The Federal Transportation Authority, which is helping to finance the BART extension, wanted further proof that TDA would continue to perform well. CalRecycle again funded tests of the existing Vasona Line, and the results showed that TDA continued to perform well. The FTA was also convinced the product is cost-effective, high-performing and a common-sense approach to vibration dampening.

In addition to its noise-dampening attributes, TDA acts as a stable lightweight fill that can be used as a retaining wall backfill and to construct embankments. It also has superior drainage properties when used in landfill drainage systems.

About 660,000 shredded tires were used to build the Dixon Landing Road onramp at Interstate 880 in Milpitas a decade ago.

“It saved Caltrans $250,000 that they would have spent buying crushed volcanic rock from Oregon,” Patenaude said.

tate officials have paid for tests to see whether the tires, which contain petroleum products and metals, leach toxics into groundwater. Although small amounts of iron and manganese were detected, they are in low levels below health concerns, said Patenaude. Tests also were done in which tiny shrimp were placed in the runoff water and suffered no health consequences, she said.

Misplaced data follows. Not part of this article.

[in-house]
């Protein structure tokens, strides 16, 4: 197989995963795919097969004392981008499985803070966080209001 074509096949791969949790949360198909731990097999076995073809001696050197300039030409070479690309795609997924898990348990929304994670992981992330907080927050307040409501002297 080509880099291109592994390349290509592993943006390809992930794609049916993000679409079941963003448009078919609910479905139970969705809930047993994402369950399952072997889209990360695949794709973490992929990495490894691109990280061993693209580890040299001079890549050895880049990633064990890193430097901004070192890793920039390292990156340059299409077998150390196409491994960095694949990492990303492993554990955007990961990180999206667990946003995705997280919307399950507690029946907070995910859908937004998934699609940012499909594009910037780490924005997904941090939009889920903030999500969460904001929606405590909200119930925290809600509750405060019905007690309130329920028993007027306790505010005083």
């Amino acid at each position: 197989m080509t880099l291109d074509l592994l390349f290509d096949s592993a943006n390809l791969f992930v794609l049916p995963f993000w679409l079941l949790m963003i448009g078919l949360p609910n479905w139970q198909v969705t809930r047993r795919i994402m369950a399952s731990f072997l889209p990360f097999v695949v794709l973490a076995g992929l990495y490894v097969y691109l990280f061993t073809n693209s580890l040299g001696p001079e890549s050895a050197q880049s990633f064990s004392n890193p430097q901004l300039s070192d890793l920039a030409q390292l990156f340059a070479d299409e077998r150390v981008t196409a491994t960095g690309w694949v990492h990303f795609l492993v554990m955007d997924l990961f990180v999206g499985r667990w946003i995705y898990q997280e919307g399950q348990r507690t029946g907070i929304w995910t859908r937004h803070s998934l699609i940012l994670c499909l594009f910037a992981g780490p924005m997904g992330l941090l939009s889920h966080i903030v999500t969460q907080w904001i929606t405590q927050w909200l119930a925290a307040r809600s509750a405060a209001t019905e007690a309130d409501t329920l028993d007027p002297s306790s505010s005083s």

CalRecycle is currently promoting the use of recycled tires through its Green Roads campaign.

As part of the campaign, CalRecycle experts are available to speak with local and regional agencies, as well as members of the media, about TDA’s engineering, cost-saving and environmental benefits. Grants and technical assistance are available for communities interested in using tire-derived aggregate in civil engineering projects, as well as using rubberized asphalt concrete for road paving projects.

© Scrap Tire News, December 2010